Howard Mazzaferro's Defense of the Indefensible

Howard Mazzaferro is a Jehovah's Witness scholar of sorts who comments here at DC. Harry McCall puts his culturally adopted faith into perspective with what I consider required reading. What I find interesting is that evangelicals reject the JW's but would accept everything Mazzaferro writes in defense of faith, the reliability of the Bible and of the miracles we read in it. Why is it that people of faith cannot agree? It's because that's the nature of faith. When faith is the foundation for knowledge anything can be believed. As Dr. James Lindsay says, faith is "a form of cognitive bias that tends to overestimate the probabilities that the hypotheses in which faith is placed predict the evidence (of the world) while underestimating the probabilities that alternative hypotheses predict the evidence we have." In any case, Mazzaferro did a good job of defending the indefensible so let's take a look.

Here's his story:
Let’s say we have a man who is alone in his house, he walks into the kitchen and witnesses a cake supernaturally appearing on his kitchen table. After inspecting the situation, he goes on to inform a number of people what had just taken place. The word spreads and people start to gather around his house discussing the situation. Then some in the crowd want to critically examine the cake for any hints of the supernatural. So the cake is taken to a group of scientists, and after thoroughly examining it, they conclude they could not find any hints of the supernatural, in fact they say this cake is basically the same as any other cake ever made. It uses the same ingredients as any other cake and it is not perfect or better than a human made cake in any noticeable way. Therefore, the cake provides no evidence at all for the claims made by the man who allegedly witnessed the supernatural event. The crowd is left with three choices, one, they accept what the known evidence seems to point towards, two, they put faith or trust the claims of the witness in opposition to what the evidence seems to say, or three, they remain undecided.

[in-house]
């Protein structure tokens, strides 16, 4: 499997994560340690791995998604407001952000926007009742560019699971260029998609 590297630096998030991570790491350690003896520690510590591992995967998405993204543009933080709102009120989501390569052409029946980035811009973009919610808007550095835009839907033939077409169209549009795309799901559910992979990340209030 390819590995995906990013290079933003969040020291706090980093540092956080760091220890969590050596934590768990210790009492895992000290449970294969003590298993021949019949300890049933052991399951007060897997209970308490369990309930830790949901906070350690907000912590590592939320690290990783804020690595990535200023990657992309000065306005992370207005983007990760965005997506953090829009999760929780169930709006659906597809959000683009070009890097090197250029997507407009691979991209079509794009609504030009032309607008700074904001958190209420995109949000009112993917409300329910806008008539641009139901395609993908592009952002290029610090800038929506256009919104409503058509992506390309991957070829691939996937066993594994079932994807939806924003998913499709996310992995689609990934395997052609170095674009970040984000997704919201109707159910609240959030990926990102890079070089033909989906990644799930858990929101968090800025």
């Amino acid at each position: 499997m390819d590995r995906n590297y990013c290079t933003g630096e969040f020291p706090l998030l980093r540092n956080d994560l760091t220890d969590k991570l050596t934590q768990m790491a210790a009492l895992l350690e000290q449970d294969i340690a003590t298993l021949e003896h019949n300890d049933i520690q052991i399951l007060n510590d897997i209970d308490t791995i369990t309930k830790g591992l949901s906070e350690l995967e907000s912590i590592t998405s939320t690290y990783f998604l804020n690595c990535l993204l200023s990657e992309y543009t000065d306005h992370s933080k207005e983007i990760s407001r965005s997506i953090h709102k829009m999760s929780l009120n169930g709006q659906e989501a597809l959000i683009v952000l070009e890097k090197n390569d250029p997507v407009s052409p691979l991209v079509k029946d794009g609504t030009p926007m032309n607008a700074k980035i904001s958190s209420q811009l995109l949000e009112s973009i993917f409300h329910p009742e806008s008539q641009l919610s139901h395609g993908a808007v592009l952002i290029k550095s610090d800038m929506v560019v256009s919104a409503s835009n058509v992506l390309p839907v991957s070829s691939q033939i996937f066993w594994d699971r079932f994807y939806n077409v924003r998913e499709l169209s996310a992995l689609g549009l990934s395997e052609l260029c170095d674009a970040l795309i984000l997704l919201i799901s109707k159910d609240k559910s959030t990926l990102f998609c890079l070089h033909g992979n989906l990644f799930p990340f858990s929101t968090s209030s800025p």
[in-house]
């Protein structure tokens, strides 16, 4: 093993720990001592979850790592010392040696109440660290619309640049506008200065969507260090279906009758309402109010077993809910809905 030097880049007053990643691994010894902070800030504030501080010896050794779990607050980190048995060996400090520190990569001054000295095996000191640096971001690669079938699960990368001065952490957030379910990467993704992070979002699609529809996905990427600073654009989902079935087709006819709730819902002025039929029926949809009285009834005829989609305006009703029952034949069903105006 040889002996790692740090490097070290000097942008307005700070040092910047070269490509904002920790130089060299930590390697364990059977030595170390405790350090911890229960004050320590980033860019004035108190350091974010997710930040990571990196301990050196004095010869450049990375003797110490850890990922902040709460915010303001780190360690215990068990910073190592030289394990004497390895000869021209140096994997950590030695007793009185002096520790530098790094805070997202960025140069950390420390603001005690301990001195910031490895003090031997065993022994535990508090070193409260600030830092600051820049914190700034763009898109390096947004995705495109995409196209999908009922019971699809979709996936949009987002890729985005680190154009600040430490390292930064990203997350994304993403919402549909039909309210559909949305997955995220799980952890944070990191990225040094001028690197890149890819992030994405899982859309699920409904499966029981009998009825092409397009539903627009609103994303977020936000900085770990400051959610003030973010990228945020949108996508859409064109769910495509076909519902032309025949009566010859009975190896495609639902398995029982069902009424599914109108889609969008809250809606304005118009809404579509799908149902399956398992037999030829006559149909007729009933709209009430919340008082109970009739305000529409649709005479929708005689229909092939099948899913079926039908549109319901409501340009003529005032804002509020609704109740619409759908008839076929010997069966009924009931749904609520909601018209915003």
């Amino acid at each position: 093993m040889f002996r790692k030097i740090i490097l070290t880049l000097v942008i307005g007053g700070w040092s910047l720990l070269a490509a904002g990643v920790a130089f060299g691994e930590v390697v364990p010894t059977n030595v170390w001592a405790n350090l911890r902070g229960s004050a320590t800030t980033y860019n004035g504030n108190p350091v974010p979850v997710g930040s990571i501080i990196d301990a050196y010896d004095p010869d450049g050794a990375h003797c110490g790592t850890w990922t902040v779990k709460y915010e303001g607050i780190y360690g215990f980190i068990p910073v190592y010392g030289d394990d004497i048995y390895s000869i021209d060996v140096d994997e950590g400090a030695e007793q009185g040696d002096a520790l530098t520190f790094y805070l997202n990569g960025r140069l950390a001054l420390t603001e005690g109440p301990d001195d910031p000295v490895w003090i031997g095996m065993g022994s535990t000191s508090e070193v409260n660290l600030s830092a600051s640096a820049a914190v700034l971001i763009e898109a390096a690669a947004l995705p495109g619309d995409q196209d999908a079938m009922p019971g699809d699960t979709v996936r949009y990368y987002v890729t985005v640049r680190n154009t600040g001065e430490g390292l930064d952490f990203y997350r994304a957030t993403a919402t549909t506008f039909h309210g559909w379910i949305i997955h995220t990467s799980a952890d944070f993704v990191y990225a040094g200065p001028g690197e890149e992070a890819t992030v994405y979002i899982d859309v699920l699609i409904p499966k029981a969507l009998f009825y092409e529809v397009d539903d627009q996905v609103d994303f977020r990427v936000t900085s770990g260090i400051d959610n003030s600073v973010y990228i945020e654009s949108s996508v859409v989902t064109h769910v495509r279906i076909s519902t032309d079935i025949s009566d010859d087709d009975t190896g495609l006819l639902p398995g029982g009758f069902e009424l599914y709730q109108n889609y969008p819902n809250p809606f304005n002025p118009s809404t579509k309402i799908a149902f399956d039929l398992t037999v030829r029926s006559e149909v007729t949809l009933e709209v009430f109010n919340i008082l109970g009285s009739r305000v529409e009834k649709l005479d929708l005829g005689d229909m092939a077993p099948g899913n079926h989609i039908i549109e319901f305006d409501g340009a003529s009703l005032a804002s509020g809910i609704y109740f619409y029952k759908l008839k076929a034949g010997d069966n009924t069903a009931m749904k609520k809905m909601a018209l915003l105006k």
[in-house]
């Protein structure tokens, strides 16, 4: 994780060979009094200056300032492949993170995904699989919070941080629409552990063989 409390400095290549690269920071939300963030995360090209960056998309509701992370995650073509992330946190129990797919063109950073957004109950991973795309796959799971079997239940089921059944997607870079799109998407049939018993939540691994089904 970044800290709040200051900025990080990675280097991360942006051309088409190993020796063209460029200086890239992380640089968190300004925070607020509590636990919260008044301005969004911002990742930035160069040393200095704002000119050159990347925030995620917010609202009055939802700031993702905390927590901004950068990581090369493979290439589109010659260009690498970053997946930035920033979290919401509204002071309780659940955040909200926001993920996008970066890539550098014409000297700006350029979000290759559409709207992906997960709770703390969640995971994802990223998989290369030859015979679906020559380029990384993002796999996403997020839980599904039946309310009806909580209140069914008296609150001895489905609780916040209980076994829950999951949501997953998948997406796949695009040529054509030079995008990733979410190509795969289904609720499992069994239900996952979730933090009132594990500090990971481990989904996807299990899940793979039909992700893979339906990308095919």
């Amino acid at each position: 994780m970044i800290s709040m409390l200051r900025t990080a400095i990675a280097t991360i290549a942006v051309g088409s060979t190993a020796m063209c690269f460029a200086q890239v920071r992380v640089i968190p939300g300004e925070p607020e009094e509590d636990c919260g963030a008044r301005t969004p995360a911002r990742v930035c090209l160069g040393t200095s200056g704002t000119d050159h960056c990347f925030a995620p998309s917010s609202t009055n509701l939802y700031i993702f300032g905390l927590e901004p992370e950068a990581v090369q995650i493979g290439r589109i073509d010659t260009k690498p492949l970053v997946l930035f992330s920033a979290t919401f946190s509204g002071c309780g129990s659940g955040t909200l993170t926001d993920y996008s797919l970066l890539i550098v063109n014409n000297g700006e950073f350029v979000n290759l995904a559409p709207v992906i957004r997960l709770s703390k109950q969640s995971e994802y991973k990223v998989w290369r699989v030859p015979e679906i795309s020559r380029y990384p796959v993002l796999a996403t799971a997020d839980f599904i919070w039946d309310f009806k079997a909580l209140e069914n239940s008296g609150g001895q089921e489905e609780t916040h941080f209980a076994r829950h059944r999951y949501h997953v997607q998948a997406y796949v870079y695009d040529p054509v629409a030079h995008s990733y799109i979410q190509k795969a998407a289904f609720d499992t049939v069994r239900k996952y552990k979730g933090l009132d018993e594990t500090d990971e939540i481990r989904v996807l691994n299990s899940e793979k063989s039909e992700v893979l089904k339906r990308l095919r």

I find it puzzling the kinds of scenarios I'm supposed to grant in order to discuss an issue. This is bizarre. I know of no one who would take this event seriously. To a person, scientifically minded people would all accept the scientific evidence against this man's testimony. It's a no-brainer. Even his friends, family, and church members would all say he needs to get back on his meds (or tell him to stop taking too much of them), or see a doctor for some kind of brain malfunction. Even I would doubt what I saw, even if I saw this. Why not? Brains do that sort of thing to us. So do drugs.

But we're supposed to grant this as a fact and that the man's brain is functioning properly. Sheesh. Okay, what if? He continues,
The skeptic chooses number one because there is no evidence of a supernatural event, only the claims of a human man who is prone to mistakes, delusions, biases and lies. So the skeptic has no reason to conclude that this event was true, and he says he even has evidence to the contrary, and for those who do believe, they have no evidence at all.
Correct. Mazzaferro needs to take seriously the lack of evidence for the man's claim and the probability of the alternative hypotheses, including the fact that people do see hallucinations. Nonetheless, he argues that in this case,
...the skeptic really has no more evidence than the believer. If the critically examined cake is the evidence of the skeptic, because no supernatural evidence was found, wouldn’t this mean the skeptic pre-supposes that a supernatural cake would have supernatural properties? Why does the skeptic not take into consideration that a supernatural power/being might supernaturally create a cake that was exactly the same as a man made cake? I’m not saying this is any kind of evidence for the supernatural event, I’m saying if the skeptic acknowledges this possibility in light of the claims, then the contradictory evidence goes right out the window. He must dismiss the evidence involving the cake as having no usability in determining the truth of the event.
Here we have a possibility masquerading as a probability. Is a divine miracle possible? Yes, sure to some remote degree. But it's not probable given the alternate hypotheses. And upon what basis does Mazzaferro infer this possibility? It must be based on evidence. What else is there? He anticipates this objection by saying,